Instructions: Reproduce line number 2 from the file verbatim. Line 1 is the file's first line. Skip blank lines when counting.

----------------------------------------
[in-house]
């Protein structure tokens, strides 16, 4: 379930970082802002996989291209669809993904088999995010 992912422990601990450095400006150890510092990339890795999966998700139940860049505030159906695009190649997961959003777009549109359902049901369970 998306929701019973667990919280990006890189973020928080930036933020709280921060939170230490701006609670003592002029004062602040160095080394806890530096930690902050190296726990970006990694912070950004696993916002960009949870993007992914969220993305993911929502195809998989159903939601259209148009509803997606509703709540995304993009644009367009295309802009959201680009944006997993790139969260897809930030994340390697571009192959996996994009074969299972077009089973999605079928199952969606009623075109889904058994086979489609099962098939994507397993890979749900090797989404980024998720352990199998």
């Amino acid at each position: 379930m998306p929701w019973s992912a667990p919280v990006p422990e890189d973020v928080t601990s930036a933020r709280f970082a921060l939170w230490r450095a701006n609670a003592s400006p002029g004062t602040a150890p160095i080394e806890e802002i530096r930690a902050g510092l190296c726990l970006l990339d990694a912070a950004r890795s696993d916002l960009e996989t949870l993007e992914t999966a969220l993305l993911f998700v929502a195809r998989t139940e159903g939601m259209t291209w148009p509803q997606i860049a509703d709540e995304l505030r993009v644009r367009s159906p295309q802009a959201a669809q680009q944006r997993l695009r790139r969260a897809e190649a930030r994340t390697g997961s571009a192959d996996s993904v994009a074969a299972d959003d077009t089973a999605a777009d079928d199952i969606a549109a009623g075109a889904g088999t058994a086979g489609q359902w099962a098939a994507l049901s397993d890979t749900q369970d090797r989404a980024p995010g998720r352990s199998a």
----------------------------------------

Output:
């Protein structure tokens, strides 16, 4: 379930970082802002996989291209669809993904088999995010 992912422990601990450095400006150890510092990339890795999966998700139940860049505030159906695009190649997961959003777009549109359902049901369970 998306929701019973667990919280990006890189973020928080930036933020709280921060939170230490701006609670003592002029004062602040160095080394806890530096930690902050190296726990970006990694912070950004696993916002960009949870993007992914969220993305993911929502195809998989159903939601259209148009509803997606509703709540995304993009644009367009295309802009959201680009944006997993790139969260897809930030994340390697571009192959996996994009074969299972077009089973999605079928199952969606009623075109889904058994086979489609099962098939994507397993890979749900090797989404980024998720352990199998």